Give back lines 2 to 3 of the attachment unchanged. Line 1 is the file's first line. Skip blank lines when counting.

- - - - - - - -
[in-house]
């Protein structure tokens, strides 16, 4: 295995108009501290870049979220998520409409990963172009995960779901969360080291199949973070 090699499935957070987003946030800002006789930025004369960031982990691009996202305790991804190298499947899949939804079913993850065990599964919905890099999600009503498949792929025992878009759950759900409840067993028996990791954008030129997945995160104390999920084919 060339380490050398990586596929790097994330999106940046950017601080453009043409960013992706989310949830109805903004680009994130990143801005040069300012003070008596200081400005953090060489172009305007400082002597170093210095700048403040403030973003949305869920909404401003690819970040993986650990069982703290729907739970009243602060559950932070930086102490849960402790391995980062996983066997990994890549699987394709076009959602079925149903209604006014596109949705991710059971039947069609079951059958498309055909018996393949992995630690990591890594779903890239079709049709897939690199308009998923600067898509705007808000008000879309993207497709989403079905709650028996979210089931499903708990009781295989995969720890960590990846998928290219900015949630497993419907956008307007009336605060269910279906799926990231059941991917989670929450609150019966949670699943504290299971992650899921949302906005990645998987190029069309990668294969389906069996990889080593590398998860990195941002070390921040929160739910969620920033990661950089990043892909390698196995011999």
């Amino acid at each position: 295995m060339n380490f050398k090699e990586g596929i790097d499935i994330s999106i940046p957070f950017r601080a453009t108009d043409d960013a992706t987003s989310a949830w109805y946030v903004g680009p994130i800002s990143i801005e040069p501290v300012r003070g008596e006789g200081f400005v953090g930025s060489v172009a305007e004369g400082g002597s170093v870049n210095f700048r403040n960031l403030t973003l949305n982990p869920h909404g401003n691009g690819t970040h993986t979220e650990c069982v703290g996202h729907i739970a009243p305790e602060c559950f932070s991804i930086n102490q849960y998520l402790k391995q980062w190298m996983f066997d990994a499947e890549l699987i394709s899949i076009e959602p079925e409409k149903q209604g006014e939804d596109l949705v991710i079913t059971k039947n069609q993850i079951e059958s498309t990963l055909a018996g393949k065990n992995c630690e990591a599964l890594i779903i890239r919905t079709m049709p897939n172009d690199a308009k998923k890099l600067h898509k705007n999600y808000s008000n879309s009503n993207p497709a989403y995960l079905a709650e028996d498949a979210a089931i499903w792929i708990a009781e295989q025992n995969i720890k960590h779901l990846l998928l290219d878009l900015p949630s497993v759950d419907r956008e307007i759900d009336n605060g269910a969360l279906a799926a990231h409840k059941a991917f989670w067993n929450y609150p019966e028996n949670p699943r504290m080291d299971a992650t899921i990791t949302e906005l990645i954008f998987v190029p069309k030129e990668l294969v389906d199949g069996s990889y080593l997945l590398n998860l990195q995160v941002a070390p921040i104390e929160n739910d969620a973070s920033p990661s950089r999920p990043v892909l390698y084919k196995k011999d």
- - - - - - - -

């Protein structure tokens, strides 16, 4: 295995108009501290870049979220998520409409990963172009995960779901969360080291199949973070 090699499935957070987003946030800002006789930025004369960031982990691009996202305790991804190298499947899949939804079913993850065990599964919905890099999600009503498949792929025992878009759950759900409840067993028996990791954008030129997945995160104390999920084919 060339380490050398990586596929790097994330999106940046950017601080453009043409960013992706989310949830109805903004680009994130990143801005040069300012003070008596200081400005953090060489172009305007400082002597170093210095700048403040403030973003949305869920909404401003690819970040993986650990069982703290729907739970009243602060559950932070930086102490849960402790391995980062996983066997990994890549699987394709076009959602079925149903209604006014596109949705991710059971039947069609079951059958498309055909018996393949992995630690990591890594779903890239079709049709897939690199308009998923600067898509705007808000008000879309993207497709989403079905709650028996979210089931499903708990009781295989995969720890960590990846998928290219900015949630497993419907956008307007009336605060269910279906799926990231059941991917989670929450609150019966949670699943504290299971992650899921949302906005990645998987190029069309990668294969389906069996990889080593590398998860990195941002070390921040929160739910969620920033990661950089990043892909390698196995011999």
């Amino acid at each position: 295995m060339n380490f050398k090699e990586g596929i790097d499935i994330s999106i940046p957070f950017r601080a453009t108009d043409d960013a992706t987003s989310a949830w109805y946030v903004g680009p994130i800002s990143i801005e040069p501290v300012r003070g008596e006789g200081f400005v953090g930025s060489v172009a305007e004369g400082g002597s170093v870049n210095f700048r403040n960031l403030t973003l949305n982990p869920h909404g401003n691009g690819t970040h993986t979220e650990c069982v703290g996202h729907i739970a009243p305790e602060c559950f932070s991804i930086n102490q849960y998520l402790k391995q980062w190298m996983f066997d990994a499947e890549l699987i394709s899949i076009e959602p079925e409409k149903q209604g006014e939804d596109l949705v991710i079913t059971k039947n069609q993850i079951e059958s498309t990963l055909a018996g393949k065990n992995c630690e990591a599964l890594i779903i890239r919905t079709m049709p897939n172009d690199a308009k998923k890099l600067h898509k705007n999600y808000s008000n879309s009503n993207p497709a989403y995960l079905a709650e028996d498949a979210a089931i499903w792929i708990a009781e295989q025992n995969i720890k960590h779901l990846l998928l290219d878009l900015p949630s497993v759950d419907r956008e307007i759900d009336n605060g269910a969360l279906a799926a990231h409840k059941a991917f989670w067993n929450y609150p019966e028996n949670p699943r504290m080291d299971a992650t899921i990791t949302e906005l990645i954008f998987v190029p069309k030129e990668l294969v389906d199949g069996s990889y080593l997945l590398n998860l990195q995160v941002a070390p921040i104390e929160n739910d969620a973070s920033p990661s950089r999920p990043v892909l390698y084919k196995k011999d």